Mirror of Justice

A blog dedicated to the development of Catholic legal theory.
Affiliated with the Program on Church, State & Society at Notre Dame Law School.

Friday, May 21, 2010

The Rise of Sarcasm

Does the prevalence of sarcasm mark our age as distinctive? Skye Jethani so argues here. If sarcasm is on the increase, is it a good thing or a bad thing? And why is it on the increase? According to Jethani,"Phil Vischer, the creator of VeggieTales, gave a speech at Yale in 2005 in which he unpacked the media values of our generation -- the slow descent from our parents' ‘dry, cocktail party wit of Johnny Carson’ to the ‘sarcasm and twisted humor’ of David Letterman, and the emergence of the bottom-feeder humor that is Beavis and Butt-head and South Park. In these shows, Vischer says, ‘we had found our voice. We were safe from the world, as long as everything was treated as a joke.’He continues: Some folks believe Vietnam was the source of America's modern cynicism. Others point to Watergate. But for me and for many others in my generation, the real root, I think, is much closer to home and much more personal. When we were very young, our parents broke their promises. Their promises to each other, and their promises to us. And millions of American kids in a very short period of time learned that the world isn't a safe place; that there isn't anyone who won't let you down; that their hearts were much too fragile to leave exposed. And sarcasm, as CS Lewis put it, ‘builds up around a man the finest armor-plating ... that I know.’”


Sarcasm seems to me to be a mixed bag. It is an effective rhetorical tool in criticizing customs, habits, institutions, and authorities. It is funny. Jon Stewart and Stephen Colbert are justifiably successful. But it does create an emotional distance – a dehumanizing “armor-plating.” As Jethani argues, it distances us from our anger and our fear. As I read him, he believes we cannot break through to love without directly confronting our anger and our fear. And, surely, sarcasm in private conversation throws up interpersonal barriers rather than opening the way to strengthening interpersonal ties.

cross-posted at religiousleftlaw.com


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You write: "And, surely, sarcasm in private conversation throws up interpersonal barriers rather than opening the way to strengthening interpersonal ties."

I would say "not so surely." As Jethani and you both point out, sarcasm can be good/funny ... and I'd argue it can even show some shared insight and hidden truth.

I agree with Jethani that it is rooted in anger and fear. It all depends on how the sarcasm is used. I'm pretty sarcastic, but often use the sarcasm against myself or directed at myself in conversation ... it shows the anger/fear that may be present in the moment, and that the other may be feeling as well, and can lead to a shared moment, an understanding. It allows the anger/fear to be confronted and spoken about, and in a palatable way (an irreverent, funny way), to expose a truth that the other person in the conversation may also feel. If used right, it's not just armor; it can help folks dig deeper to a mutual understanding. As a friend says, sometimes you have to sacrifice yourself for the joke. That goes for sarcasm: sacrifice yourself to give voice to the anger/fear, as a way of actually strengthening interpersonal ties.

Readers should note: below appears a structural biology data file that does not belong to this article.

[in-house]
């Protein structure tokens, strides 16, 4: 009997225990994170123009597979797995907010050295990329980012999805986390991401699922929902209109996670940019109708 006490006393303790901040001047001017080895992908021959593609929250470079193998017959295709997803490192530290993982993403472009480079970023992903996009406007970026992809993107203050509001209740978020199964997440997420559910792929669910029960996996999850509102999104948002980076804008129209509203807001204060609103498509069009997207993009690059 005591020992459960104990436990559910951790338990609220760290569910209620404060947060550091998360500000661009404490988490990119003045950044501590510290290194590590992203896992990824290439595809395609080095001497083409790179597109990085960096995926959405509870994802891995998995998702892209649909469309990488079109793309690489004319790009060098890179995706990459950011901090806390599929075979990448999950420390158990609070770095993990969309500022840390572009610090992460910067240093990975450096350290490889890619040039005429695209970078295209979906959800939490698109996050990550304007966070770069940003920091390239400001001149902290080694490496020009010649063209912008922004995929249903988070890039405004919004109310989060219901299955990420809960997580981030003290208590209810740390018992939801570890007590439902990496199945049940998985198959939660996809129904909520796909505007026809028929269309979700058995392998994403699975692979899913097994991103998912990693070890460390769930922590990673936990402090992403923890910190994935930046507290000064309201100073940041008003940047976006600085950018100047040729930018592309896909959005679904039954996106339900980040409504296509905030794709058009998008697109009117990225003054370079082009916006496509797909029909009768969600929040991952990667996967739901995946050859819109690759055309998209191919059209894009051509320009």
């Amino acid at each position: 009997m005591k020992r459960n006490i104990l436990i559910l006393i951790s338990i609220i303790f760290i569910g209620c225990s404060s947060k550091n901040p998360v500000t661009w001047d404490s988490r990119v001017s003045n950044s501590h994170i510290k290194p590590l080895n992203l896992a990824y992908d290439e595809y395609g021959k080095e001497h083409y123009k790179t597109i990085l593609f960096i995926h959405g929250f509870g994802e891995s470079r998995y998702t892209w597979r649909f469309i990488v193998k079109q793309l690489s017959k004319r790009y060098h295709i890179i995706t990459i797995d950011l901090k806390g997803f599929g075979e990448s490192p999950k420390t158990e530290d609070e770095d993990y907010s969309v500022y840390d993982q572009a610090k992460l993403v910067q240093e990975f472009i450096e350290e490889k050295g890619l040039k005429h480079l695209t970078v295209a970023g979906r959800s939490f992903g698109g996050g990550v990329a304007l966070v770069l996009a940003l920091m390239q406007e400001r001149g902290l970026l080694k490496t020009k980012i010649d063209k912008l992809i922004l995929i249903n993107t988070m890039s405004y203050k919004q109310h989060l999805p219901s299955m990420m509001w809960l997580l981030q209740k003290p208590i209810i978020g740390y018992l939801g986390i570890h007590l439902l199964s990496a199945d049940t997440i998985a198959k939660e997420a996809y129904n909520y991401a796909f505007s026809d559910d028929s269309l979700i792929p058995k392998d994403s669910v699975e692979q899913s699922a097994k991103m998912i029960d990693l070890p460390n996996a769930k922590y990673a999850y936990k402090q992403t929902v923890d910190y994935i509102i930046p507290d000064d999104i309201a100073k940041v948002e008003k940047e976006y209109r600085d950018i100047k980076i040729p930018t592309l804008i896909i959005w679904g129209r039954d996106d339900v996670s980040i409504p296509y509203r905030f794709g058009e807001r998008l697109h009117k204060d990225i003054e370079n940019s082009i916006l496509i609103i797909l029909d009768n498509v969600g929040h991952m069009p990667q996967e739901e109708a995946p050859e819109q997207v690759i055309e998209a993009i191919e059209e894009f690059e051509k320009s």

Posted by: DFoley | May 21, 2010 10:16:57 AM

Good point, but I think it takes a lot of self-awareness to use sarcasm in a relationship-strengthening way because we are steeped in a culture that usually uses it in a distancing way. I say this as someone who grew up (with my brother) in a very sarcastic family. If used in a healthy way, sarcasm has to be the exception, not the default. I still have to catch myself, even in class, in how I talk about Torts cases, for example. It's easy to score laughs about the victim in a given fact pattern -- much tougher to encourage empathy as a lawyerly virtue by speaking sincerely and with some vulnerability about the suffering that we read about in every class. You're right that sarcasm can promote mutual understanding, but often the understanding is "You and I both know that we're way too cool to open ourselves up and acknowledge the pain of this situation."

Posted by: rob vischer | May 21, 2010 11:36:34 AM

I think the key is who is it directed at. If it is self-directed, it's OK. If it's at another (the victim in torts), it can be distancing, or saying we're too cool. When directed at another (which is probably how it is used the majority of the time), it can be de-humanizing, caricature, denying the humanity of the other. If self-directed, it seems to me it peels back our usual everyday armor to reveal the humanity (fears, anger) that lie underneath. I'd rather listen to Larry David or Jerry Seinfeld irreverently putting themselves down sarcastically -- thereby exposing their humanity and actually making them more approachable and like us -- than flipping on some earnest discourse of "here are my fears due to the human condition" presented in a heartfelt, straight-forward manner.

Posted by: DFoley | May 21, 2010 12:09:01 PM